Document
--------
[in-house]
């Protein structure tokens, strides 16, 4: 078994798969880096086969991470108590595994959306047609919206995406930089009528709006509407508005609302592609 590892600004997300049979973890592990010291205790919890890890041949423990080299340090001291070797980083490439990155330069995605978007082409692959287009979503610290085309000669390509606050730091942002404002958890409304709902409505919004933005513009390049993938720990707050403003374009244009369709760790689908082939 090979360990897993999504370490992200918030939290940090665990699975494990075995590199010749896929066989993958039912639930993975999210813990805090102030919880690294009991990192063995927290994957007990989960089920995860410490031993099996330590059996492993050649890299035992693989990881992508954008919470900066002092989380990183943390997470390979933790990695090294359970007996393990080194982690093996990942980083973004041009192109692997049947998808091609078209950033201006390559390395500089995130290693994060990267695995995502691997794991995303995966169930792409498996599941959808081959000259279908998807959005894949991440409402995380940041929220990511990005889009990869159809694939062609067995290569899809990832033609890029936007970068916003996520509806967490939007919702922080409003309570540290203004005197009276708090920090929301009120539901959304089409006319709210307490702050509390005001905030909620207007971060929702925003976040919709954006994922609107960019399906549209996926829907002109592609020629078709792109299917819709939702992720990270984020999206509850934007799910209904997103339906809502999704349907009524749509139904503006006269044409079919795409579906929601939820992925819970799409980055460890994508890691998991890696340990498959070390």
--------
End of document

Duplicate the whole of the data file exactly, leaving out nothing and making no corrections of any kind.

[in-house]
């Protein structure tokens, strides 16, 4: 078994798969880096086969991470108590595994959306047609919206995406930089009528709006509407508005609302592609 590892600004997300049979973890592990010291205790919890890890041949423990080299340090001291070797980083490439990155330069995605978007082409692959287009979503610290085309000669390509606050730091942002404002958890409304709902409505919004933005513009390049993938720990707050403003374009244009369709760790689908082939 090979360990897993999504370490992200918030939290940090665990699975494990075995590199010749896929066989993958039912639930993975999210813990805090102030919880690294009991990192063995927290994957007990989960089920995860410490031993099996330590059996492993050649890299035992693989990881992508954008919470900066002092989380990183943390997470390979933790990695090294359970007996393990080194982690093996990942980083973004041009192109692997049947998808091609078209950033201006390559390395500089995130290693994060990267695995995502691997794991995303995966169930792409498996599941959808081959000259279908998807959005894949991440409402995380940041929220990511990005889009990869159809694939062609067995290569899809990832033609890029936007970068916003996520509806967490939007919702922080409003309570540290203004005197009276708090920090929301009120539901959304089409006319709210307490702050509390005001905030909620207007971060929702925003976040919709954006994922609107960019399906549209996926829907002109592609020629078709792109299917819709939702992720990270984020999206509850934007799910209904997103339906809502999704349907009524749509139904503006006269044409079919795409579906929601939820992925819970799409980055460890994508890691998991890696340990498959070390």